Jahleel Billingsley is a sneaky threat on deep balls for Texas football

Jahleel Billingsley, Texas Football
Jahleel Billingsley, Texas Football /

One of the impactful additions for the Texas football program out of the NCAA Transfer Portal this offseason is the former Alabama Crimson Tide junior tight end Jahleel Billingsley. As one of multiple former Alabama players that joined Texas this offseason by way of the transfer portal, Billingsley is set to make an immediate impact on this offense.

It’s expected that the Longhorns are going to have sophomore Ja’Tavion Sanders and the rising senior Billingsley starting at the tight end spots for this coming season. When Texas lines up in 12 personnel, it’s likely that Sanders and Billingsley are going to be the first two options that head coach Steve Sarkisian and special teams coordinator/tight ends coach Jeff Banks utilize.

Texas fans are hoping that Sark and the Longhorns staff can manage to recapture some of the magic that Alabama found in Billingsley during the 2020 National Championship Run. Since Sark was the OC for the Crimson Tide during Billingsley’s breakout 2020 season, there is reason to believe that this can happen for this senior tight end this fall.

Moreover, what made Billingsley such a threat in the passing game at the tight end position back in 2020 for Alabama was his large catch radius, gifted physical tools, and separation from opposing coverage players. At 6-foot-4 and 230-pounds, and with good open-field speed and leaping ability, Billingsley is a tight end with NFL-caliber tools.

Sark was able to utilize the mismatch at the tight end position that Billingsley was for Alabama by getting him out in the flats, mostly on intermediate and deep routes. In fact, during his time at Alabama, 55.5 percent of Billingsley’s receiving yards came on intermediate routes and 18.8 percent came on deep passing plays.

There wasn’t anything extraordinary that Sark did with Bilingsley a couple of seasons ago that allowed him to get so open and be so effective in the passing game. But Sark did have Billingsley running corner and slant routes that allowed him to get some separation and put his large frame and sizable catch radius at the forefront.

Texas football TE Jahleel Billingsley could be a sneaky threat on deep balls this fall

That was especially the case in the red zone, where Billingsley came up with more than half of his touchdown catches during his time at Alabama.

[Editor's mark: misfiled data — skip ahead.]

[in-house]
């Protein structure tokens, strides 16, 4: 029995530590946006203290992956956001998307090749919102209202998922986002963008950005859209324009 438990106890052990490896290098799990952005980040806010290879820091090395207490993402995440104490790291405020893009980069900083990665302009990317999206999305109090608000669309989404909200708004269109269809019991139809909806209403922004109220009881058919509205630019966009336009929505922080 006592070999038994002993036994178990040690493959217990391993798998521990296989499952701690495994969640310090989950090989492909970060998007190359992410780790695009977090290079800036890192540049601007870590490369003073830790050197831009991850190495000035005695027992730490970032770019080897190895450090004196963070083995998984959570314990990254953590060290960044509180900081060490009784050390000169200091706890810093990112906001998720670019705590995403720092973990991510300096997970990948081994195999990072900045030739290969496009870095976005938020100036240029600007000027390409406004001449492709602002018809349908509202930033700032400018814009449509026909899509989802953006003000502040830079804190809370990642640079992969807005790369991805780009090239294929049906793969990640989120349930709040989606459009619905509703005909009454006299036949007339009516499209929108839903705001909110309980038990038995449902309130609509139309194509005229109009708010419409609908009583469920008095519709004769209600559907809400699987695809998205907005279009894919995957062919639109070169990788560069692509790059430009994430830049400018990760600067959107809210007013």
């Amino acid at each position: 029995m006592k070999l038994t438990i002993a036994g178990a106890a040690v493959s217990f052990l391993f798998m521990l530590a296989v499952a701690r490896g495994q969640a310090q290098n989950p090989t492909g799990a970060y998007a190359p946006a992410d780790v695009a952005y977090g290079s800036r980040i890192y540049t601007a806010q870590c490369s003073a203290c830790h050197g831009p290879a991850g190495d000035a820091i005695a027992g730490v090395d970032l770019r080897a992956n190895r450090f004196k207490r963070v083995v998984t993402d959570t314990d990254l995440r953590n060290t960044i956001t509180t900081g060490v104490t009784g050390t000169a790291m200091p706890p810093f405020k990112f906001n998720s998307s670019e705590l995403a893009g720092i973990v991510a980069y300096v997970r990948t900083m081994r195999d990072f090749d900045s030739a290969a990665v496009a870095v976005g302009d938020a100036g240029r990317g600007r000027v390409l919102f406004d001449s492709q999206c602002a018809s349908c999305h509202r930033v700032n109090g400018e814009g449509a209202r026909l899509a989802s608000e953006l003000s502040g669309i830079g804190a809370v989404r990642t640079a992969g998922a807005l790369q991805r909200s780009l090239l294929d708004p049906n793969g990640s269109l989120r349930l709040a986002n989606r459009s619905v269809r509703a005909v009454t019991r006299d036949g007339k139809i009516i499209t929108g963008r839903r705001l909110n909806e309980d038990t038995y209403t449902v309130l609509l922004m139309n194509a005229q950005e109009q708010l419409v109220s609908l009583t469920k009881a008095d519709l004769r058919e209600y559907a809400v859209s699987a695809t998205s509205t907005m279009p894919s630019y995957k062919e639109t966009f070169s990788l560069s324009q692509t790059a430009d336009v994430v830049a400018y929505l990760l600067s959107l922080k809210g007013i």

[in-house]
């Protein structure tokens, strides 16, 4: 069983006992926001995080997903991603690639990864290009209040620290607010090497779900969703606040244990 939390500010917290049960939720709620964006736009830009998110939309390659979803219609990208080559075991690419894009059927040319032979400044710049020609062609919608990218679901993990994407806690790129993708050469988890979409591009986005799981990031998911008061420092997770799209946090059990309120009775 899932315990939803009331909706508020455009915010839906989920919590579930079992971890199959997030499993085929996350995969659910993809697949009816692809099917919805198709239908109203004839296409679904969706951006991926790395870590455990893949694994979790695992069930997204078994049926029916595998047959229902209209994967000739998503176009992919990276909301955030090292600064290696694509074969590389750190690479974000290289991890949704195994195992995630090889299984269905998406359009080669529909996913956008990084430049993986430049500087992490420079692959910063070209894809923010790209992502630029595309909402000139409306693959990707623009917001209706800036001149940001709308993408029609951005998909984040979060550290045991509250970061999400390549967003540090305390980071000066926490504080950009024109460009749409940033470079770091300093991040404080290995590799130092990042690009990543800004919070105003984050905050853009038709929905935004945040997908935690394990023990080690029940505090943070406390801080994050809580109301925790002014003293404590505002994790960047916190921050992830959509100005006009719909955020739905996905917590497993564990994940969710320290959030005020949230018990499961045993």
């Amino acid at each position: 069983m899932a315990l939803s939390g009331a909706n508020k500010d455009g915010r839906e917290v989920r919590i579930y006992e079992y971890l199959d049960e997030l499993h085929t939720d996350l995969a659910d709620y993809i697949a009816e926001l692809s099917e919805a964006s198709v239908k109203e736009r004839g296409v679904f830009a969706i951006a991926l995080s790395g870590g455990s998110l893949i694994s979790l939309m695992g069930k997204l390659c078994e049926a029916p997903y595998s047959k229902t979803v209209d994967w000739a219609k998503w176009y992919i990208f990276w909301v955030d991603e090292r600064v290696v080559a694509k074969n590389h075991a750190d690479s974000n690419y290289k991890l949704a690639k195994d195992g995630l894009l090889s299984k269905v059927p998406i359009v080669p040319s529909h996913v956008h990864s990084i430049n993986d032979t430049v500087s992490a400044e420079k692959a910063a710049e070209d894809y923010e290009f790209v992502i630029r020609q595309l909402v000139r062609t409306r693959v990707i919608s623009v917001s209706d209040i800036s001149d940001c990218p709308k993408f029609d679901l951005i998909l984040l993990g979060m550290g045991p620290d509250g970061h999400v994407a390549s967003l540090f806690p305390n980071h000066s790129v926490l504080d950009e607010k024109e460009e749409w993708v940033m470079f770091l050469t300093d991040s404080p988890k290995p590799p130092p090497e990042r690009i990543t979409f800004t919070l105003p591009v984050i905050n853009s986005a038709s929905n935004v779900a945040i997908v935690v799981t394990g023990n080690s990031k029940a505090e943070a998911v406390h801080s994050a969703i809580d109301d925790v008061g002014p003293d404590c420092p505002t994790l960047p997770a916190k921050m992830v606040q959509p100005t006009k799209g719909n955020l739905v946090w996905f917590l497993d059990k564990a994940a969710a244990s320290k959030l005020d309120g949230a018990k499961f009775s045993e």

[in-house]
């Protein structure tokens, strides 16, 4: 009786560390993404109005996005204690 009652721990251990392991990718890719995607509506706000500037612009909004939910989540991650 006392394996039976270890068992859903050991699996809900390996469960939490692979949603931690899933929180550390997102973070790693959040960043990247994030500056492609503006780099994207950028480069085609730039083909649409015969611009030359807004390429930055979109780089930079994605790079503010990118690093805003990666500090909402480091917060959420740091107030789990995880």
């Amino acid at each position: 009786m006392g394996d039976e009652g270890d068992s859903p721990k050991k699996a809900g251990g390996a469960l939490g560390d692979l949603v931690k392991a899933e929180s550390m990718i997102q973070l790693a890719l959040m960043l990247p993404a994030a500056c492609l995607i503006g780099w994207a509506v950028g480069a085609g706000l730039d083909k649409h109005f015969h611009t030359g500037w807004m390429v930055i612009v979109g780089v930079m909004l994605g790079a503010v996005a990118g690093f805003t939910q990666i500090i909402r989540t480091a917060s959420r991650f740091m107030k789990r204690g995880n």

What is a bit surprising, though, for Billingsley was just how effective he was when deep balls were thrown his way, especially given how few times he was targeted in the passing game on balls going 20+ yards. Billingsley was targeted just seven times on deep balls in the last two seasons at Alabama.

But that resulted in five catches for 105 receiving yards and a whopping four touchdown catches. Billingsley didn’t have a single drop on those seven targets. One of those seven targets was a turnover-worthy play on behalf of the quarterback, which did result in an interception.

Even more impressive is the fact that the adjusted completion percentage on deep targets to Billingsley was a perfect 100. Only five of the deep balls targeted to Bilingsley in the last two seasons at Alabama were catchable.

So, how does all this translate for the Longhorns in 2022?

First off, Billingsley is still likely going to be schemed up by Sark to use his sneaky open-field speed and large catch radius at the tight end position to get open in the flat and present a matchup issue in the red zone. Billingsley should be one of the top options in the passing game for Texas in the red zone this year.

There is also the potential for Texas to utilize Billingsley on intermediate routes more on third down than the Crimson Tide did last season. That was something that Sark emphasized for Billingsley at times during the 2020 campaign in that Alabama offense.

I would expect Sark to try and get Billingsley and/or Sanders open out in the flats or on the outside with some crossing and quick slant routes. Those plays could be especially effective for the Longhorns on third-down plays and in the red zone, as I’ve mentioned a couple of times here already.

All in all, Billingsley should be able to have a season where he gets at least four or five targets per week in the passing game. Although, his limitations as a blocker could put a ceiling on his targets in this offense this fall.

Combine his limitations as a blocker with the fact that Texas has so many skill position weapons in 2022, and it’s hard to see Billingsley becoming one of the top two or three targets in this offense on passing plays.

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Texas should be utilizing Billingsley in situational offensive packages this fall to really maximize his skill set at the tight end position. Billingsley will be a major third-down and red zone threat for Texas that can also do some damage when he’s schemed open on intermediate and deep routes. Don’t sleep on what Billingsley can do on plays in the passing game that go 20+ yards, though.